5. Also, I checked into +Gary Johnson and there's no chance in hell I'd vote for him either. For all my Libertarian leanings, I'm not a Libertarian and Johnson's statement on his website that he'd repeal Obamacare is reason enough not to vote for him. It's one of the few good things Obama has done and my only problem with it is that he didn't fight harder for a single payer option. Yes, I'm all for socialized medicine.

    +Jeff Brown I get that, but when the only options are all bad options it's hard to see the point.

  6. I’m also sick of voting for lesser of the too weevils. But the last time I got roped into any sort of false equivalency we got George W. Bush instead of Al Gore. That’s right; Iraq is all my fault.

    I will vote for lesser of two evils indefinitely. The solution begins by electing Greens at the local and state level; it’s a long game.

  7. I loathe the idea of voting for Obama, but the liberal strategy of being useless during close election years has led to tangible decay in this nation. Dante believed that neutrality was the worst position that one could take, and it is difficult to argue. Did those liberals who sat out the ’68 election transform America into a progressive utopia? Did sitting out the 2000 election or voting for Nader yield long term benefits? No, what we got were the two most despotic Republican presidents in our history, Nixon and Bush. The country became less progressive as a result, not more so. Obama can do some of the shit he does because Bush created the precedents for it. Enabling the Republicans to retake the White House and move the nation even further Right than it is under Obama is not my idea of a good idea.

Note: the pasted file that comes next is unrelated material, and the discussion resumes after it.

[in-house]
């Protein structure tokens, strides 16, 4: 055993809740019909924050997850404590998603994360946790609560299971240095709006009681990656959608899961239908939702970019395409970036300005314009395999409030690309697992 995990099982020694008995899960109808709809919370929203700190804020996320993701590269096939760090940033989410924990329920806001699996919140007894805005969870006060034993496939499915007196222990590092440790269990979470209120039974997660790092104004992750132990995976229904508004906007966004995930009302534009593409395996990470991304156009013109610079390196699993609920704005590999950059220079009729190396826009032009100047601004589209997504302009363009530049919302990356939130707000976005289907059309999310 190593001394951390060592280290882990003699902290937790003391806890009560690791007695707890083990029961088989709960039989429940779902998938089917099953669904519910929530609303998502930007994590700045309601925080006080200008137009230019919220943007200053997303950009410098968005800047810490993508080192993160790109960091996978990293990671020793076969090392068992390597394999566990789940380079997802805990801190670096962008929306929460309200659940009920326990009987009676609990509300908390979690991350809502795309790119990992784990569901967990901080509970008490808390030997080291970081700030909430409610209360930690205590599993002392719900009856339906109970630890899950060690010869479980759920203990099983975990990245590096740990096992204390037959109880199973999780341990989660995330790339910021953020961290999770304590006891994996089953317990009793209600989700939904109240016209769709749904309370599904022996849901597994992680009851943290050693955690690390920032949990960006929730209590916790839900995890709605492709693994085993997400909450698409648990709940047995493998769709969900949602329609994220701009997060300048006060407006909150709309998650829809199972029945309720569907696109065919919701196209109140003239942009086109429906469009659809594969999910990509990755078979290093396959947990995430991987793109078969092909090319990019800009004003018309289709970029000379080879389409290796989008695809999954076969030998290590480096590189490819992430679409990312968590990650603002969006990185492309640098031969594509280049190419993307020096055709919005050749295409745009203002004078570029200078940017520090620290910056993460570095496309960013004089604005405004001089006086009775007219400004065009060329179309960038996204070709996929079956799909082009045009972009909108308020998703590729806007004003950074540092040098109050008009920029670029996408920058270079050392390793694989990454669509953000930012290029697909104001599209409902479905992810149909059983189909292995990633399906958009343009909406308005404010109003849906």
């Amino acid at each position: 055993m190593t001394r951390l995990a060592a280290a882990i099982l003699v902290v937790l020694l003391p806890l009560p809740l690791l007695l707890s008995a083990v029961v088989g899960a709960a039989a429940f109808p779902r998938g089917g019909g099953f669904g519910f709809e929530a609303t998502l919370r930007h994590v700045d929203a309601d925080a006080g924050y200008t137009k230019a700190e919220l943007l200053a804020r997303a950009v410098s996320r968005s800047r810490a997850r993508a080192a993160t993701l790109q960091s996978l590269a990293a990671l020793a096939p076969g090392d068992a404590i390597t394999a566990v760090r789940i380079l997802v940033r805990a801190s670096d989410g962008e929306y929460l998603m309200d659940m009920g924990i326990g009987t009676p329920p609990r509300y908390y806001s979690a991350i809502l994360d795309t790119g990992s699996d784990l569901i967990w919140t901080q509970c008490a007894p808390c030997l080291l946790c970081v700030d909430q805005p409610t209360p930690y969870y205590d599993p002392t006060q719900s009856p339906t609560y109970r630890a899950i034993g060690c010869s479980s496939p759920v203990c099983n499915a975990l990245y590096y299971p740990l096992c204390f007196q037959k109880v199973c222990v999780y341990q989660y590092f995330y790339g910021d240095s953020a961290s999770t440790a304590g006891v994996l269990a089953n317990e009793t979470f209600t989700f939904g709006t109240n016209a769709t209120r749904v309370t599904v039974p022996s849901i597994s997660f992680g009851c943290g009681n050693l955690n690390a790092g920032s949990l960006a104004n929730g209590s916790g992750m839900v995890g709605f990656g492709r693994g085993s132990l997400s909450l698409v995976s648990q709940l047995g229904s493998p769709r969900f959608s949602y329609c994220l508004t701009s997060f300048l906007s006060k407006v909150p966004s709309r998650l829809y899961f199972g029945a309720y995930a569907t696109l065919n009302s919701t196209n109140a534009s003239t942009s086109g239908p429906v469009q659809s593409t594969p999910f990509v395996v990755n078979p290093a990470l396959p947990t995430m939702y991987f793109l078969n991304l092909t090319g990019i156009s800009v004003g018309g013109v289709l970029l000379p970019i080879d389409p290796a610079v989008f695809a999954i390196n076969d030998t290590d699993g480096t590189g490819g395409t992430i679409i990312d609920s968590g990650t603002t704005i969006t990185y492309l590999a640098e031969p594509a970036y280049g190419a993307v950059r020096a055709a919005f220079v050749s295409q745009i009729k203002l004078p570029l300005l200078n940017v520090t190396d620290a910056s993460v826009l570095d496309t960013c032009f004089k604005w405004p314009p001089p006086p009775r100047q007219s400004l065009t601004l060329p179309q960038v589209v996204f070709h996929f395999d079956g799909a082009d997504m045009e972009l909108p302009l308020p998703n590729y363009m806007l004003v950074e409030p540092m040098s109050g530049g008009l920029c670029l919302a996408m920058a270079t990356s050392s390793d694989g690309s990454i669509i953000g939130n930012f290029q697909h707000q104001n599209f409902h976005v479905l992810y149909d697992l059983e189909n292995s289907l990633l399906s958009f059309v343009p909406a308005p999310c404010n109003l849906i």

I share your hesitance, Les, but allowing the Republicans to win does not help the nation. And the Democratic Party becomes more conservative with defeats, not more progressive. Noam Chomsky argues that the Democrats and Republicans are two wings of the same corporate party, but even he acknowledges that the common person benefits in the long run from Democrats being in office. That is how I view it as well, and it would be wrong to deny that Obama has supported some progressive policies. It is hard to envision that progress surviving a Republican successor. If all of that is not reason enough to vote for Obama, the coup de grace is the Supreme Court. If Republicans regain the presidency and move the Supreme Court further right I will flee this country…

  8. Voting for the lesser of two weasels seems to be the only choice for those who vote. And I do vote. The Republican choices scare the hell out of me. Obama’s social programs seem much more desirable than those offered by the other side. I may be forced to vote for a POTUS I have been denigrating for the last three years, simply because the other direction is too scary to contemplate. What is a liberal conservative to do? Economic -2.25, Libertarian -6.41


  9. Yep. I’m voting for Obama again, even though I too am disappointed in him. Not voting for him is voting for the greater of two evils. The protest value of not voting is merely personal- no one else cares if you don’t vote; the world will not become a better place because people get shocked into action by the low voter turnout. At least it doesn’t seem to happen in history, and history is a better guide for decision making, to my pragmatic mind, than ideals of whatever sort.